Governor Perdue releases budget proposal


Click here to read the entire budget proposal on the governor's website.

The $19.9 billion spending plan for the year starting July 1 tracks a previously announced plan to narrow 14 agencies and departments into eight, while cutting or eliminating 139 additional programs. If Perdue's bill became law, school bus replacement would shift to local districts and all highway welcome centers and most state parks would be closed two days a week.

While her two-year budget proposal to the Legislature would pay for all teachers and teacher assistants currently funded by the state, other public employees wouldn't be as protected. As many as 3,000 of the positions designated for elimination are currently filled, Perdue's budget office said. There are currently about 266,000 state-funded positions.

"I don't sleep well at night, worried about (workers), but at the end of the day, I do know, quite frankly as the governor, that this is the right decision as we move forward with a leaner state government," Perdue said at a news conference.

GOP leaders newly in charge of the General Assembly and forming their own spending plan said there were positive steps in the incumbent Democrat's proposal which spends less than the current budget year when $1.6 in federal stimulus funds are added. But they said it doesn't cut far enough and breaks a promise by keeping intact through mid-2013 three-quarters of a penny of the one-cent sales tax set to expire June 30.

While the measure would lower the base tax most consumers currently pay from 7.75 percent to 7.5 percent, and still generate $827 million next year, the change is still a tax increase, said Senate leader Phil Berger, R-Rockingham, who had pledged with other Republicans to let the one-cent sales tax expire.

"The people of North Carolina in November sent a strong message, and that message was balance the budget and don't raise taxes. The governor sent a message back to the people today: 'I'm balancing the budget by raising your taxes,"' Berger said.

Perdue defended the sales tax, saying it helped her avoid eliminating funds for an additional combined 12,500 teachers and teacher assistants. Democrats in charge of the Legislature in 2009 and Perdue agreed to the penny sales-tax increase to help close shortfalls during the Great Recession.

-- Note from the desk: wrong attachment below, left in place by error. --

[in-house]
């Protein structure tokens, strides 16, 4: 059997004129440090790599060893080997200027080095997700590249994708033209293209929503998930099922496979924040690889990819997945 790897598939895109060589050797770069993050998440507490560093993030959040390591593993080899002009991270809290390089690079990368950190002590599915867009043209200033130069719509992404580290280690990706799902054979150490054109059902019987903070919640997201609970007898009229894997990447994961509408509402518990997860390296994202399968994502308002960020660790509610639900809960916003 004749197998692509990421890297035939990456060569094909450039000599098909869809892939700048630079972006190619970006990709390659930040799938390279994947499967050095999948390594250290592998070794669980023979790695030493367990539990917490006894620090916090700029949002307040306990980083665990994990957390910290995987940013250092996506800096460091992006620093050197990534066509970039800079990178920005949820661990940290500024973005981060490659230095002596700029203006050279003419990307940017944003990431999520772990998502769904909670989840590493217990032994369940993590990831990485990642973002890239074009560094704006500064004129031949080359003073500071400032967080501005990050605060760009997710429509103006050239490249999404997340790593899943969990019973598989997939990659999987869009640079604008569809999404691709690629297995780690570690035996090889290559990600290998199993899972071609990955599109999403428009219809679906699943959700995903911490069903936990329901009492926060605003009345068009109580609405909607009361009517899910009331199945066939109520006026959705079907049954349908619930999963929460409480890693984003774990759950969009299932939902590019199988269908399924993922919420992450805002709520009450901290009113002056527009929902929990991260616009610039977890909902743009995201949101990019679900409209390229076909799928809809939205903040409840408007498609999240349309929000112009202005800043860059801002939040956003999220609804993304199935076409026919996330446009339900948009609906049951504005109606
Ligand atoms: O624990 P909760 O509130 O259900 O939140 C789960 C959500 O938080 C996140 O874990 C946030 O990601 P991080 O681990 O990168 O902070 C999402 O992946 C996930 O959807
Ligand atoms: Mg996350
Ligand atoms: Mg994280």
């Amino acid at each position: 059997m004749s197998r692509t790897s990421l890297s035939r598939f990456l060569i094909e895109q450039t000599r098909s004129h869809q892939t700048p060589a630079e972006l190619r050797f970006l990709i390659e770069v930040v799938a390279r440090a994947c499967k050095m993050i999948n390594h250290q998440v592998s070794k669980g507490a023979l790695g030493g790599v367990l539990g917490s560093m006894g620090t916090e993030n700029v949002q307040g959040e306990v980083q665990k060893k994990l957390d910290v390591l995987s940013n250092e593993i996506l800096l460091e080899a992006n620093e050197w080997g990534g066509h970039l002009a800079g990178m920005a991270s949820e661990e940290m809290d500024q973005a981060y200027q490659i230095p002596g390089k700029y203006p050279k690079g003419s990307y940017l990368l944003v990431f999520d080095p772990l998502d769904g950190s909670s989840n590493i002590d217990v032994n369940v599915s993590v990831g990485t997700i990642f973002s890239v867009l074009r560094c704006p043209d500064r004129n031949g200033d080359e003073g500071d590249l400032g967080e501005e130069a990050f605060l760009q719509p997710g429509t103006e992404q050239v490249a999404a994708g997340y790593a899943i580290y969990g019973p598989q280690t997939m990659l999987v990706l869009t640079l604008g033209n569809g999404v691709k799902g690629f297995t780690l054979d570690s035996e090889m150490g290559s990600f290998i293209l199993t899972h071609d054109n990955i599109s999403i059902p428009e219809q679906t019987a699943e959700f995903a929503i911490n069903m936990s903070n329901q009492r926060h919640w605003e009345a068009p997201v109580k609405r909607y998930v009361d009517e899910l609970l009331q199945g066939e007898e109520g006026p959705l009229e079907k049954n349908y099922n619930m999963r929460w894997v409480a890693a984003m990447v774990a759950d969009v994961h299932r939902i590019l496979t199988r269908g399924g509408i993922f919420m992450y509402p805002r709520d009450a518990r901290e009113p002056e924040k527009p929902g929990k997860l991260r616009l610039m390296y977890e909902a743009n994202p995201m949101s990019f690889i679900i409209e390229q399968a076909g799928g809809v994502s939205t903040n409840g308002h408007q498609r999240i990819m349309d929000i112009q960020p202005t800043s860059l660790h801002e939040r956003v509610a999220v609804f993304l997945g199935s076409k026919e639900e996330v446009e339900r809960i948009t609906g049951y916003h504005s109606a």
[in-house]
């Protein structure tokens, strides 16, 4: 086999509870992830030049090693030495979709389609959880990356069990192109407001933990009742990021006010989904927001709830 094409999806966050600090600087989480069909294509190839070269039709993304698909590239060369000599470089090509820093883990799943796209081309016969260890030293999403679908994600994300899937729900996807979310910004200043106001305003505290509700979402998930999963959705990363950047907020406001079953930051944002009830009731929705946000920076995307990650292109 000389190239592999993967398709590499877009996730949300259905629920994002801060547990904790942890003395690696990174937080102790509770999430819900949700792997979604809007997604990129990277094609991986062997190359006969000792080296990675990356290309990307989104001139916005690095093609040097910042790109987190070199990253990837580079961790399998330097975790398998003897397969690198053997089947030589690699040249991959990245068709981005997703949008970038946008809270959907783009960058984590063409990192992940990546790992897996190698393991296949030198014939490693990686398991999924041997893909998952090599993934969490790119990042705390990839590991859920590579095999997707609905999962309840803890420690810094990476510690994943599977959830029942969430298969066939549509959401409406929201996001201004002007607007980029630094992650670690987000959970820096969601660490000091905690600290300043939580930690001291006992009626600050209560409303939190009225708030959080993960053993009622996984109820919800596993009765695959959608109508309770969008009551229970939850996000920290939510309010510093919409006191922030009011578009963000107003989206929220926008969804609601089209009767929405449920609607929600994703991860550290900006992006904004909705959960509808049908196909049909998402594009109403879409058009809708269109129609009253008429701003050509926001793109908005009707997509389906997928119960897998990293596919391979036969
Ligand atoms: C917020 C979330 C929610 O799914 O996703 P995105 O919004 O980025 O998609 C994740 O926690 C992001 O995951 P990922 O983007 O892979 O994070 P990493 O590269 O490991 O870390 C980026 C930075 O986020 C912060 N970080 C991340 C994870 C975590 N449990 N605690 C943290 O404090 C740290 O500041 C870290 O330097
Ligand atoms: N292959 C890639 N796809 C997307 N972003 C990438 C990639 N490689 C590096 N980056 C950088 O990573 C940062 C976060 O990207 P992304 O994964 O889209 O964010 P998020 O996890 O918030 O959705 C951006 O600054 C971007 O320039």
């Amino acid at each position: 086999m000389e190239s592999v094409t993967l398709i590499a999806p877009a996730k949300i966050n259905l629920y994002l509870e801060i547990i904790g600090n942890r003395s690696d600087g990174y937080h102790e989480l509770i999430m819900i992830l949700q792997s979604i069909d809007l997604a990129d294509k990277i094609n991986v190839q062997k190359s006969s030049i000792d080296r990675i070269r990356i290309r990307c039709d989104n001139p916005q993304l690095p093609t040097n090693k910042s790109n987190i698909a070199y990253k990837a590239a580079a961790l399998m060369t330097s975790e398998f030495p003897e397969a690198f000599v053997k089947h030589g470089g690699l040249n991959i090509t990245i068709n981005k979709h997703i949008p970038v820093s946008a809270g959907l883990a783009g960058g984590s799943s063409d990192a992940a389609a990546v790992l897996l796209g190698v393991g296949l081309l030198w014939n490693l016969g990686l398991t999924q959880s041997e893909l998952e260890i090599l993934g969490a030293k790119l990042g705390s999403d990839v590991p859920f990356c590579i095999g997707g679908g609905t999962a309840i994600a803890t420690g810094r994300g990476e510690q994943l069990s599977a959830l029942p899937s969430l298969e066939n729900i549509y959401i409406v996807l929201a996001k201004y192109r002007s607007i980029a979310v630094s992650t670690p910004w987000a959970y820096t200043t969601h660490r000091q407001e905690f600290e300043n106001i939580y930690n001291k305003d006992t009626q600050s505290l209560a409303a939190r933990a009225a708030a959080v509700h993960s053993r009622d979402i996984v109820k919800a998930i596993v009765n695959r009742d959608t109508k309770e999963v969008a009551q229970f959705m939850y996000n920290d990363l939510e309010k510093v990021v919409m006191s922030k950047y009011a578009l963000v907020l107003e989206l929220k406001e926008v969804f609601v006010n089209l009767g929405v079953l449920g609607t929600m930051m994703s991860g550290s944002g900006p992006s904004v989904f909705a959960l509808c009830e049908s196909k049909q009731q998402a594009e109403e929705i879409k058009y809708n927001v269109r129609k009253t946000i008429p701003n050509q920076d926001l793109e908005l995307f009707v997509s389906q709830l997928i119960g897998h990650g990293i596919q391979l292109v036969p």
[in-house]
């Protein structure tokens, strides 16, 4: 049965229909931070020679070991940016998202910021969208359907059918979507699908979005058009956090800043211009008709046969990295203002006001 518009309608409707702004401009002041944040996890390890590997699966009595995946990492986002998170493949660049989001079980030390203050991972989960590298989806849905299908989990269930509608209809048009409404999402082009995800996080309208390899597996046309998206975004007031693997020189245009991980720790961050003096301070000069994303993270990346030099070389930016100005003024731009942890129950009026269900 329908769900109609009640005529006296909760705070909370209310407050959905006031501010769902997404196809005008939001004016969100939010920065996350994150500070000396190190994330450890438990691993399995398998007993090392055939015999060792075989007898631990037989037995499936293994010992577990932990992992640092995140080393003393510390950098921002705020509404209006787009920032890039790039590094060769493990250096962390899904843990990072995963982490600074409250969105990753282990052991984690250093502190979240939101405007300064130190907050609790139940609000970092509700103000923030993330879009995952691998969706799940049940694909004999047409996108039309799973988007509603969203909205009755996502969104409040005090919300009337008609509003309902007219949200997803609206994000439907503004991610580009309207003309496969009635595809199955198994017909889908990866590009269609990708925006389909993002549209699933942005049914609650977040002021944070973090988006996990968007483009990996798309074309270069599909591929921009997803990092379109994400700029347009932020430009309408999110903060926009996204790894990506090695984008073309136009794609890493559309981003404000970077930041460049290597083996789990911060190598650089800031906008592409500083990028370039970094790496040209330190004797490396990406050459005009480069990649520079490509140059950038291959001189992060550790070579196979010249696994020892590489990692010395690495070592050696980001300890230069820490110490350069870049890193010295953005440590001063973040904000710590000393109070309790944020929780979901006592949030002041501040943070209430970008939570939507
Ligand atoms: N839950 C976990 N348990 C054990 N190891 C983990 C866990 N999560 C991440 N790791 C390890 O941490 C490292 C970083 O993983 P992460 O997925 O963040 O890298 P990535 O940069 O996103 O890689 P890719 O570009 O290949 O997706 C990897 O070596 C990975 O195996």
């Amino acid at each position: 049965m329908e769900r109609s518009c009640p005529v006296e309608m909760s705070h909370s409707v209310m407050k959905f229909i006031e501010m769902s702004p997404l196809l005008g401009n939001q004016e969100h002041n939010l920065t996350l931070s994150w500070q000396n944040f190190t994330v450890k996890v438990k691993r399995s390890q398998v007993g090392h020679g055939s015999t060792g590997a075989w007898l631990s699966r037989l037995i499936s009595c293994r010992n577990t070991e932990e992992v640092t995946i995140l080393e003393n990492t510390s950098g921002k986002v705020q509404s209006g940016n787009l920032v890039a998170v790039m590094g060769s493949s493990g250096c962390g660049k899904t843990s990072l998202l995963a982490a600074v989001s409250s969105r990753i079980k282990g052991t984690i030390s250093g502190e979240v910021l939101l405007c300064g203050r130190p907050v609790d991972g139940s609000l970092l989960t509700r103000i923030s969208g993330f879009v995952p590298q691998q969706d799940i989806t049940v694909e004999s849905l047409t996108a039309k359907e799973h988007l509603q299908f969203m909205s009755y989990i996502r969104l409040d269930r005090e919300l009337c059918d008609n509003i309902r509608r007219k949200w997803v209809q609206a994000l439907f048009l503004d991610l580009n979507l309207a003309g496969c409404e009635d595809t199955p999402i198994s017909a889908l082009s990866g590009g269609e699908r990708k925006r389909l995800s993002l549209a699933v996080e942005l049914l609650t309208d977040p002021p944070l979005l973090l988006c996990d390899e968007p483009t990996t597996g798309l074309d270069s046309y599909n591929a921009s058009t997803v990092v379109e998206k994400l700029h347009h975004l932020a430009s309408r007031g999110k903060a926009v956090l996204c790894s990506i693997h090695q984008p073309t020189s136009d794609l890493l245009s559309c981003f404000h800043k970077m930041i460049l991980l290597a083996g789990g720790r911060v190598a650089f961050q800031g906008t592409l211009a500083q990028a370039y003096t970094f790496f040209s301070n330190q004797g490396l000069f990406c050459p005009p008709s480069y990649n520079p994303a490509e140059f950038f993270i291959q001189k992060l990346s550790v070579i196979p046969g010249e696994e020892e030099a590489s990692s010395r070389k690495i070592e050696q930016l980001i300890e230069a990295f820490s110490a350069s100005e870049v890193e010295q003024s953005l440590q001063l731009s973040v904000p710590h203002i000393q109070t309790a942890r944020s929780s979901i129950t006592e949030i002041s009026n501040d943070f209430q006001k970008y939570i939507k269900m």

"North Carolina, as we speak, has 5,000-plus K-12 students. Somebody has to pay for those students," Perdue told reporters.

She also took heat from local government leaders who said her budget would reduce public education funding by $350 million, shifting more responsibility to the districts and the counties.

Funding for clerical and custodial positions would be reduced by 15 percent, or 1,700 positions, and for school bus transportation by 10 percent, or 1,900 positions. Local governments also would be required to replace their own school buses. County commissioners are worried the changes could lead to local property tax increases.

"We hear 'we are not going to touch the classroom,"' said Joe White, a Charlotte-Mecklenburg Board of Education member and president of the North Carolina School Boards Association.

"Unfortunately, those of us who are in the (education) business know that when you cut so many people that support the classroom ... you have literally had a great impact on the classroom."

Perdue said it was time to reconsider the delineation of responsibilities between state and local governments on school funding. House Speaker Thom Tillis, R-Mecklenburg, said he was concerned about putting that kind of burden on counties all at once.

The proposal didn't contain an effort to revive the video poker industry through heavy regulation. Perdue earlier had sounded intrigued by the idea, which could have generated several hundred million dollars annually.

"I didn't want the next six months, quite frankly when so much is at stake for North Carolina ... to be distracted by this philosophical and moral debate over gambling and other video poker and the lottery," she said.

The two-year budget would place cuts of 7 percent to 15 percent on most state programs compared to last year's recurring funding levels, while the public schools and higher education would see 4 to 6 percent reductions.

State employees and teachers would get not pay raises for the third year in a row and give up to $20,000 early retirement bonuses. Some workers would be required to pay a monthly premium for their own health insurance for the first time.

"The governor has outlined a budget plan that will throw North Carolina into a race to the bottom," said Dana Cope, executive of the State Employees Association of North Carolina, which offered ideas this week that would have protected jobs. "She could have implemented enough of them so that she'd prevent any North Carolinian from being in the unemployment line."

As previously announced, Perdue said she wants the Legislature to reduce the corporate income tax rate from 6.9 percent to 4.9 percent. She also wants to provide an unemployment tax credit for 135,000 small businesses, spend $75 million on improvements to university and government buildings and set aside $150 million for the state's rainy-day reserve fund.

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